Make this page my home page
  1. Drag the home icon in this panel and drop it onto the "house icon" in the tool bar for the browser

  2. Select "Yes" from the popup window and you're done!

Home > EMS Products > Patient Handling
May 19, 2011
All Articles

Insights on Innovation
by Dan White

Patient handling is tough market for newcomers

EMS and patient handling in the United States is very competitive field, and it can be an expensive business undertaking

By Dan White

Introducing a new line of stretcher in the U.S. anymore is a very hard thing to do. This EMS environment is the ultimate challenge for all patient handling equipment, with the story of the Monster Medic being a prime example.

A few weeks ago, The Milwaukee Journal Sentinel reported that a receiver will sell off the assets of the "debt-burdened and now-shuttered Mukwonago company." The action is the latest step for a four-year-old firm that also has seen accusations of patent infringement and poor performance of its equipment, according to the report.

It was the latest in the saga of the Monster Medic Cot, and their ambitious plan to become a competitive player in the patient handling market, which I covered in 2008 when they first introduced their power cot.

For many years in the USA there were only Ferno cots. Then along came Stryker and a whole new level of sophistication in patient handling equipment resulting from intense market competition.

Today Ferno is clearly responding with intensely competitive new models. With Monster Medic gone there are few other patient handling manufacturers. There are a few smaller specialty companies.

One is the TechLift, Inc., LitLift SCBA Powered Cot. And an Italian company called Spencer is also now poised to have a go at the USA market. I recently saw one person using a Spencer manual cot take a 250+ pound man out of an ambulance unassisted.

There are certain barriers to success, like how well it holds up under our demanding use, and when it does break (and it will), who will fix it. The proper maintenance of ambulance stretchers is very challenging. Fortunately companies like EMSAR, Ferno’s authorized service provider, today offer comprehensive service packages tailored to an agency's individual needs.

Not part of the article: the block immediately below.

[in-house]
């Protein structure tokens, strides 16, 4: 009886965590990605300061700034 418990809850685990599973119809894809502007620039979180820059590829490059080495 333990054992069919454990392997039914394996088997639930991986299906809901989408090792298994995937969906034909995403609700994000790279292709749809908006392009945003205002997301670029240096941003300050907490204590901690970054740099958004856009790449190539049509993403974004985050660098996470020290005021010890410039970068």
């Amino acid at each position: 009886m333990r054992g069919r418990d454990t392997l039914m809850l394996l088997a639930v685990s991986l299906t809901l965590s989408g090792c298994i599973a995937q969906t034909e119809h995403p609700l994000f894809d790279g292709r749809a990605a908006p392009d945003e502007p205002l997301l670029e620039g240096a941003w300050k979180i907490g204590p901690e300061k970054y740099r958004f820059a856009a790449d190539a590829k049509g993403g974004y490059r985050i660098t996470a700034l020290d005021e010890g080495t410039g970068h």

It is simply amazing what an EMT can do to a stretcher on a bad day. It does not help that many of their patients are getting simply huge.

Building specialized patient equipment to handle the obese like the TranSafe Bariatric Ramp & Winch System, has also become a burgeoning business. There are also many new options in transfer devices, including the Stryker Speedheet and the T.H.E. SallySlide.

EMS and patient handling in the United States is very competitive field, and it can be an expensive business undertaking. Reports of Monster Medic's $4 million in debt is sure proof of that.

Monster Medic’s Owner Jamie Reed literally grew up serving EMS providers. Jamie was the former owner of EMP, the EMS supply company he built up from his father Ron Reed's smaller regional EMS product distributing company.

I remember setting them up with Pacific Emergency bags in the 1980’s when Jamie was pretty young. He took over the family company and forged it into a national EMS product distributing power house, which he then sold.

The new owners saw how well it served the patient and EMS provider, and apparently decided not try to fix it too much. That's a pretty high compliment to what Jamie built and the people who helped him do it, some of whom are still there.

He popped back up in 2008 with a revolutionary new stretcher that would even weigh the patient. Many of us were reluctant to underestimate him. Even with the crazy expensive booth introducing the new Monster Medic power cot, the slick marketing campaign, advertising, the high-powered website and sales talent, we thought maybe it isn't as crazy as it looks. Maybe Jamie really can do it.

It turns out he couldn't.

About the author

Dan White, EMT-P works for Intersurgical, Inc. as the National Account Manager for EMS. Immediately prior he ran Arasan, LLC. He served as Sales & Marketing Director for Truphatek, Inc. and before that Director of Corporate Planning & Product Development for AllMed. He has been certified as a paramedic since 1978 and an EMS and ACLS instructor since 1981. Dan has designed many emergency medical products since his first, the White Pulmonary Resuscitator, including the Prolite Speedboad, Cook Needle Decompression Kit and RapTag Triage System. His more recent EMS product designs are the Arasan Ultra EMS Coat and the B2 Paramedic Helmet. To contact Dan, email dan.white@ems1.com.

Comments
The comments below are member-generated and do not necessarily reflect the opinions of EMS1.com or its staff. If you cannot see comments, try disabling privacy and ad blocking plugins in your browser. All comments must comply with our Member Commenting Policy.
No comments